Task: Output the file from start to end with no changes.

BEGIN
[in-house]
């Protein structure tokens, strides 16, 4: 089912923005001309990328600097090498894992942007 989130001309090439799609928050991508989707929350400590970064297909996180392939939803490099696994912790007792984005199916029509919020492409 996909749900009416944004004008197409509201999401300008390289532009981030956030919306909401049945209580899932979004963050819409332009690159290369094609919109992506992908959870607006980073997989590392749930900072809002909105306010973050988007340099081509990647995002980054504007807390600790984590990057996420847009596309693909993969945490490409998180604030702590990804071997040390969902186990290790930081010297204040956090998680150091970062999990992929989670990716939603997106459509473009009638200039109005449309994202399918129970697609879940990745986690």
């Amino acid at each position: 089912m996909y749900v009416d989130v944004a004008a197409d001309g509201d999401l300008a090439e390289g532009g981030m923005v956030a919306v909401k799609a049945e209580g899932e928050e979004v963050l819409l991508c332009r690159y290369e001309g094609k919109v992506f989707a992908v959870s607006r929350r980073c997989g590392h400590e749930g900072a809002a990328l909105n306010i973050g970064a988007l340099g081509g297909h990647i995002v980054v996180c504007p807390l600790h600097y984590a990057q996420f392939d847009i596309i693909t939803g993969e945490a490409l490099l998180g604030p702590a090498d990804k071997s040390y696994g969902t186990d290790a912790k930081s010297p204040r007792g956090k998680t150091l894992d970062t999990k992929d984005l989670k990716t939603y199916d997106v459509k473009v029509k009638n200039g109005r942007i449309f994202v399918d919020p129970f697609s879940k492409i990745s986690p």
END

[in-house]
């Protein structure tokens, strides 16, 4: 089912923005001309990328600097090498894992942007 989130001309090439799609928050991508989707929350400590970064297909996180392939939803490099696994912790007792984005199916029509919020492409 996909749900009416944004004008197409509201999401300008390289532009981030956030919306909401049945209580899932979004963050819409332009690159290369094609919109992506992908959870607006980073997989590392749930900072809002909105306010973050988007340099081509990647995002980054504007807390600790984590990057996420847009596309693909993969945490490409998180604030702590990804071997040390969902186990290790930081010297204040956090998680150091970062999990992929989670990716939603997106459509473009009638200039109005449309994202399918129970697609879940990745986690």
């Amino acid at each position: 089912m996909y749900v009416d989130v944004a004008a197409d001309g509201d999401l300008a090439e390289g532009g981030m923005v956030a919306v909401k799609a049945e209580g899932e928050e979004v963050l819409l991508c332009r690159y290369e001309g094609k919109v992506f989707a992908v959870s607006r929350r980073c997989g590392h400590e749930g900072a809002a990328l909105n306010i973050g970064a988007l340099g081509g297909h990647i995002v980054v996180c504007p807390l600790h600097y984590a990057q996420f392939d847009i596309i693909t939803g993969e945490a490409l490099l998180g604030p702590a090498d990804k071997s040390y696994g969902t186990d290790a912790k930081s010297p204040r007792g956090k998680t150091l894992d970062t999990k992929d984005l989670k990716t939603y199916d997106v459509k473009v029509k009638n200039g109005r942007i449309f994202v399918d919020p129970f697609s879940k492409i990745s986690p």